Blaise Cendrars exceeded unexpectedly the established role of the poet, he did not hesitate even to keep certain of his poems closed for years in a chest without any distress for their chance, in order to be a spectator; to see which path would poetry follow without the presence of his own texts.
Since those heroic years so many things have changed radically in the space of poetry, in its evaluation and its critical confrontation. A thing however remains absolutely the same: the force of authentic poetry. Such is the poetry of Blaise Cendrars.
Its powers are inexhaustible; it is a poetry that stands energetic, full of life, always modern and provocative. If Rimbaud was the true founder and pillar of the spirit of the new poetry, Cendrars was the giant reviser and the builder of its brand new structure.
Cendrars was, beyond all questions, the leader of the poetic Modernism. Already in 1914, when Ezra Pound was preoccupied translating Latin epigrams and trying to control the aesthetics of his songs; Cendrars had completed two of his masterpieces: “Easter In New York” and “The Prose Of The Transsiberian”.
Cendrars put to use in his works the manners of advertising daily products, journalism, and much of the atmosphere of the Parisian cabarets, cafes, and the tempers of Jazz. Yet he was one of the few who gave distinctive emphasis to the management of the poetical subject, rather to the subject itself. Cendrars was also one of the few, if not the first one among the poets of his generation, who produced so important fruits, believing in the differentiations of the poetic flow of reason for the benefit of spontaneity and discovery during the creation of the poem. Moreover he was the poet who initiated the poetry of the parallel or simultaneous correlations, where the poem reflects at least two opposite forces whose relation constitutes the meaning of the poem.
Cendrars was deeply aware of the fact that the authentic experience had already begun to be replaced by the common spectacle; that the paragons were gradually suppressed, but instead of some kind of originality, only the imitations and the constriction prevailed.
Though Blaise Cendrars had deep knowledge of the legacy of the voices of the masters, from the near and the distant literary past; he left everything behind him. Undertook serious risks, advanced into, at first sight, chaotic and incoherent fields; which he conquered with a steady belief in innovation, compassion and consequence.
His goal? It was nothing more than the complete reordination of the world.
Life, experience, does not simply influence writing; together with intellect and spirituality, compose the source of poetical objectivity. “Cendrars taught me that you must live poetry, before you start writing” notified Philippe Soupault. An extraordinary modernist, fundamentally in his real life, Cendrars was the major pioneer of poetical avant-garde with a poetical work that is more than difficult to be compared; even with the entirety of most of the major poets of our time.
Part of the poetics of his extensive poems had their roots in the poetry of the Middle Ages. Have been pointed out certain kinships of Cendrars’ writing with the Swiss Benedictine hymnographer called Notker le Begue; but even more concretely with the type of religious poetry (Latin hymns). Furthermore, the poetry of Cendrars presented a resemblance, framed however in a much more promoted linguistic and formal climate, with the poetry of Remy de Gourmont, whose writings were equally supported on the bases of musicality and syntactic styles of ecclesiastical antiphonaries and hymnals. Anyway, Cendrars was familiar only with one work of Gourmont, “Le Latin Mystique”; his study of Medieval poets of ecclesiastical hymns. And this is confirmed.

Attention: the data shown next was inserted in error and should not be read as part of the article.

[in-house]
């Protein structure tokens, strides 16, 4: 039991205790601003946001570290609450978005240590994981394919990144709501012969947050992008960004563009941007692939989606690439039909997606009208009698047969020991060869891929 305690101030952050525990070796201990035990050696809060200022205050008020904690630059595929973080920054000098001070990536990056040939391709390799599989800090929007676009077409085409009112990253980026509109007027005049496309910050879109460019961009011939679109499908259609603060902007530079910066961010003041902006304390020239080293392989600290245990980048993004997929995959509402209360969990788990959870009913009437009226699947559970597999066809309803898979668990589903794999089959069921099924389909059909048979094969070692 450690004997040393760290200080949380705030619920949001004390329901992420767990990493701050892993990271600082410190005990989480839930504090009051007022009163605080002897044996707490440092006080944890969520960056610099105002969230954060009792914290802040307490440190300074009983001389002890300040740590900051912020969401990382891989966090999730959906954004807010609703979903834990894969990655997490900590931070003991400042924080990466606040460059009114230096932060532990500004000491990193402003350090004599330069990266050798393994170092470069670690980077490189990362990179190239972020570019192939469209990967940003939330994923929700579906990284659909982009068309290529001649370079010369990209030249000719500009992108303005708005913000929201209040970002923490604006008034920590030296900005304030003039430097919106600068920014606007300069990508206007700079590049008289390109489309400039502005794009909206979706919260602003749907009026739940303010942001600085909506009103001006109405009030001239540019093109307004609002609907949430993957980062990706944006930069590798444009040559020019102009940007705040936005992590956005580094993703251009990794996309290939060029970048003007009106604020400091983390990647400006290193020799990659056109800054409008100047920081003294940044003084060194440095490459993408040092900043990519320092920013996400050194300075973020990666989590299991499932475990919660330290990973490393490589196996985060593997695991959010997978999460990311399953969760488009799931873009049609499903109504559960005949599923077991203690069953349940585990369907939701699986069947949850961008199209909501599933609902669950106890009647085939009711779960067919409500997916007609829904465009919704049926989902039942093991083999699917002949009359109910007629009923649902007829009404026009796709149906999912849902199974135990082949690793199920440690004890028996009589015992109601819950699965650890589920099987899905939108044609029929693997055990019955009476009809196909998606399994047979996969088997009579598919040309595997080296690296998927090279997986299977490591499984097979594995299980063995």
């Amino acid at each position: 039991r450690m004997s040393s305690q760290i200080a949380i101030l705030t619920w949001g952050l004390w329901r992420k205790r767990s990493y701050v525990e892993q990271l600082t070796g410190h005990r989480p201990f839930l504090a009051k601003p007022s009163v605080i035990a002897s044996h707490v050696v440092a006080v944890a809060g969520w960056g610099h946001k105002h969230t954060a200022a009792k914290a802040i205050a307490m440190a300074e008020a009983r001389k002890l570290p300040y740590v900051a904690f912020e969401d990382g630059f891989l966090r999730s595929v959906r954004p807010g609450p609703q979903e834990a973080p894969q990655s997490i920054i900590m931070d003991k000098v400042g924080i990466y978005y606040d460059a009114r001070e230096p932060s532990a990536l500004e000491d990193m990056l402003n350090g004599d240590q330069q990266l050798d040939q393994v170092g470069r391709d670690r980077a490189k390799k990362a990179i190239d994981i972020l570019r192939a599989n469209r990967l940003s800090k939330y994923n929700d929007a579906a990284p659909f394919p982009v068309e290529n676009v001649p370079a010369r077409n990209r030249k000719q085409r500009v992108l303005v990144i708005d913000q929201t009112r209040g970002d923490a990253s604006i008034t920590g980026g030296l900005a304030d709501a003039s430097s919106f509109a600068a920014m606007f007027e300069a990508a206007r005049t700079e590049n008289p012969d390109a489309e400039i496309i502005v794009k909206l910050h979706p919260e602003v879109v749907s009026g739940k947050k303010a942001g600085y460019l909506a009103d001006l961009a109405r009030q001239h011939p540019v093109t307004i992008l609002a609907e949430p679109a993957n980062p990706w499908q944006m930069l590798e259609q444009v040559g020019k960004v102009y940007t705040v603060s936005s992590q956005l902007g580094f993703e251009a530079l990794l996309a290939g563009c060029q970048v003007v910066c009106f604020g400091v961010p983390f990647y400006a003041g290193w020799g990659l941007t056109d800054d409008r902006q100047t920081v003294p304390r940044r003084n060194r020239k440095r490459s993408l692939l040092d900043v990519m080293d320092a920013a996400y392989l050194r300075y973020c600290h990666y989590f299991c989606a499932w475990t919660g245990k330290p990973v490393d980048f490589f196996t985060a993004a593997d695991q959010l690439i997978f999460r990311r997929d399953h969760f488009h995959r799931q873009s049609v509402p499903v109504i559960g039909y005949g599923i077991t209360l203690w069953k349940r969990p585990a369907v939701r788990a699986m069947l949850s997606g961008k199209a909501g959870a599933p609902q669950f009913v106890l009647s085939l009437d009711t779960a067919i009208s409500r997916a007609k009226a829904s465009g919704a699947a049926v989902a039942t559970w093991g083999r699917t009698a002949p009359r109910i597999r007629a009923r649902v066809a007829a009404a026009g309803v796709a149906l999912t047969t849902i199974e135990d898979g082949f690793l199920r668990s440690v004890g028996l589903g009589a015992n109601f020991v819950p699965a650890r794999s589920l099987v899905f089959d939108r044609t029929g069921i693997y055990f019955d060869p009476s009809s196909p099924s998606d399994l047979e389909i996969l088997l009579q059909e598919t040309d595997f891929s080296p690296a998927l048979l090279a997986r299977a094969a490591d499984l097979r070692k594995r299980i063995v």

Except the three major, and extended, poetical works of Cendrars (The Prose Of The Transsiberian”, “Easter In New York” and “Panama”) who continue to bear such a tremendous influence until today; we have to deal with an astonishing, by means of rhythm, vocabulary and style, poetic production, that himself had characterized as “verbal snapshots”. In most of these poems was recognized, for the first time, the so-called “poetic cubism”, a pioneering movement that made a little later its official appearance in certain avant-garde poets, who developed that style (with Reverdy as best of the kind); a term however that did not correspond satisfactorily in the technique of Cendrars and fell short in effect of the attribution of his linguistic originality.
As we know, Cendrars was never indentified with any literary movement; he was completely indifferent to the conflicts of characterizations and the declassifications of the poetic idioms of his time. He moved forward, all alone, in the precarious horizon of the unknown waters of poetical creation; delivering a hard to define but insuperable work, which the known American writer Henry Miller determined as “a splendiferous hulk of a poem dedicated to the archipelago of insomnia”.
Such a poet was Blaise Cendrars, a Poet. A true writer with a made up name, whom life baptized several times in its innumerable maneuvers of changes; the Hand that got lost in the Legion made the Remington sound like a furious demon.
The modifications of Blaise Cendrars were those that fixed a unique prospect in the space of writing; its viewpoint and openness toward the endless horizon of poetry consist the most powerful points of departure for the poets of today.
Blaise Cendrars: a major poetic spirit and a catalyst.